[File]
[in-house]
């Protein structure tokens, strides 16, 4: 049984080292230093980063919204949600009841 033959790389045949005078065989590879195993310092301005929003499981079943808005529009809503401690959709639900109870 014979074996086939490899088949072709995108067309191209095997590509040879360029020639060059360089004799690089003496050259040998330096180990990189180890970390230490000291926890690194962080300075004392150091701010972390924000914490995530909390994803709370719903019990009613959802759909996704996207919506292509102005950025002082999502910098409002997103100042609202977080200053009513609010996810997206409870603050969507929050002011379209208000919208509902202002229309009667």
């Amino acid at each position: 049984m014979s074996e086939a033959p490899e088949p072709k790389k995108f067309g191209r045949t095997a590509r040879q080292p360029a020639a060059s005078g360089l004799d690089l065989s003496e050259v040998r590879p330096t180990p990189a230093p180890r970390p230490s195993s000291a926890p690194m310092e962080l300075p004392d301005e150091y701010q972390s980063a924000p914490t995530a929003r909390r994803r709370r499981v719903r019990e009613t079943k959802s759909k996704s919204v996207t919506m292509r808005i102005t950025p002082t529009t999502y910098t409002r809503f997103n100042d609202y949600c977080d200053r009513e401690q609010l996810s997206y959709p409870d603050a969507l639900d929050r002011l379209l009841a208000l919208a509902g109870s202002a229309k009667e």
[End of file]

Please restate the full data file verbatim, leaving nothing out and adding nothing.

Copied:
[in-house]
């Protein structure tokens, strides 16, 4: 049984080292230093980063919204949600009841 033959790389045949005078065989590879195993310092301005929003499981079943808005529009809503401690959709639900109870 014979074996086939490899088949072709995108067309191209095997590509040879360029020639060059360089004799690089003496050259040998330096180990990189180890970390230490000291926890690194962080300075004392150091701010972390924000914490995530909390994803709370719903019990009613959802759909996704996207919506292509102005950025002082999502910098409002997103100042609202977080200053009513609010996810997206409870603050969507929050002011379209208000919208509902202002229309009667």
């Amino acid at each position: 049984m014979s074996e086939a033959p490899e088949p072709k790389k995108f067309g191209r045949t095997a590509r040879q080292p360029a020639a060059s005078g360089l004799d690089l065989s003496e050259v040998r590879p330096t180990p990189a230093p180890r970390p230490s195993s000291a926890p690194m310092e962080l300075p004392d301005e150091y701010q972390s980063a924000p914490t995530a929003r909390r994803r709370r499981v719903r019990e009613t079943k959802s759909k996704s919204v996207t919506m292509r808005i102005t950025p002082t529009t999502y910098t409002r809503f997103n100042d609202y949600c977080d200053r009513e401690q609010l996810s997206y959709p409870d603050a969507l639900d929050r002011l379209l009841a208000l919208a509902g109870s202002a229309k009667e």